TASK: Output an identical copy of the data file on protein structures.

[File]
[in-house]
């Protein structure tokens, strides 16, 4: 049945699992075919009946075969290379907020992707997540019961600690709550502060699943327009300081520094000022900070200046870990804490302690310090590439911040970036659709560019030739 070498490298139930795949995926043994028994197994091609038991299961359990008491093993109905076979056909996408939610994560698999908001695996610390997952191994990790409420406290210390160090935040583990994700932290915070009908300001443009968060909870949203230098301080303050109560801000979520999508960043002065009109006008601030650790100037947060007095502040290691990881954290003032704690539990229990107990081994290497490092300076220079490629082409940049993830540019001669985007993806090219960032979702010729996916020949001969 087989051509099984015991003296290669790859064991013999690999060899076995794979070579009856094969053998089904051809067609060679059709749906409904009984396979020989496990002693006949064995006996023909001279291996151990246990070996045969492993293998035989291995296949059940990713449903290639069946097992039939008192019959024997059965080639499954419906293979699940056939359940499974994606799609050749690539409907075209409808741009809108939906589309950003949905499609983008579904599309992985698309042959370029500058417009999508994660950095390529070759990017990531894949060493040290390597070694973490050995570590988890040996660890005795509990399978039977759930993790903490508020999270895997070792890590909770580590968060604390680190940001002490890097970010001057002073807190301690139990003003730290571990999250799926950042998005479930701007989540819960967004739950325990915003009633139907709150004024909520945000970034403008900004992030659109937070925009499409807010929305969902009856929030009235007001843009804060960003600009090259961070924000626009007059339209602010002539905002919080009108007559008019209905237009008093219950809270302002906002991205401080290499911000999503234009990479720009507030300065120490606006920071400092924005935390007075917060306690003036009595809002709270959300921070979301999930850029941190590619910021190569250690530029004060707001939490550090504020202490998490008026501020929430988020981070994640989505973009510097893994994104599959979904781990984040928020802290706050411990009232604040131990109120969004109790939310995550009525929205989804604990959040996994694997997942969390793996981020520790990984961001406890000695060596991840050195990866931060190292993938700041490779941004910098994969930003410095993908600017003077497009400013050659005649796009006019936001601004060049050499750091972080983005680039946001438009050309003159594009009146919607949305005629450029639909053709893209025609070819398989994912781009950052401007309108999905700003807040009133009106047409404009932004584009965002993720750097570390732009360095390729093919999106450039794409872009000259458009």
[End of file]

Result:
[in-house]
């Protein structure tokens, strides 16, 4: 049945699992075919009946075969290379907020992707997540019961600690709550502060699943327009300081520094000022900070200046870990804490302690310090590439911040970036659709560019030739 070498490298139930795949995926043994028994197994091609038991299961359990008491093993109905076979056909996408939610994560698999908001695996610390997952191994990790409420406290210390160090935040583990994700932290915070009908300001443009968060909870949203230098301080303050109560801000979520999508960043002065009109006008601030650790100037947060007095502040290691990881954290003032704690539990229990107990081994290497490092300076220079490629082409940049993830540019001669985007993806090219960032979702010729996916020949001969 087989051509099984015991003296290669790859064991013999690999060899076995794979070579009856094969053998089904051809067609060679059709749906409904009984396979020989496990002693006949064995006996023909001279291996151990246990070996045969492993293998035989291995296949059940990713449903290639069946097992039939008192019959024997059965080639499954419906293979699940056939359940499974994606799609050749690539409907075209409808741009809108939906589309950003949905499609983008579904599309992985698309042959370029500058417009999508994660950095390529070759990017990531894949060493040290390597070694973490050995570590988890040996660890005795509990399978039977759930993790903490508020999270895997070792890590909770580590968060604390680190940001002490890097970010001057002073807190301690139990003003730290571990999250799926950042998005479930701007989540819960967004739950325990915003009633139907709150004024909520945000970034403008900004992030659109937070925009499409807010929305969902009856929030009235007001843009804060960003600009090259961070924000626009007059339209602010002539905002919080009108007559008019209905237009008093219950809270302002906002991205401080290499911000999503234009990479720009507030300065120490606006920071400092924005935390007075917060306690003036009595809002709270959300921070979301999930850029941190590619910021190569250690530029004060707001939490550090504020202490998490008026501020929430988020981070994640989505973009510097893994994104599959979904781990984040928020802290706050411990009232604040131990109120969004109790939310995550009525929205989804604990959040996994694997997942969390793996981020520790990984961001406890000695060596991840050195990866931060190292993938700041490779941004910098994969930003410095993908600017003077497009400013050659005649796009006019936001601004060049050499750091972080983005680039946001438009050309003159594009009146919607949305005629450029639909053709893209025609070819398989994912781009950052401007309108999905700003807040009133009106047409404009932004584009965002993720750097570390732009360095390729093919999106450039794409872009000259458009």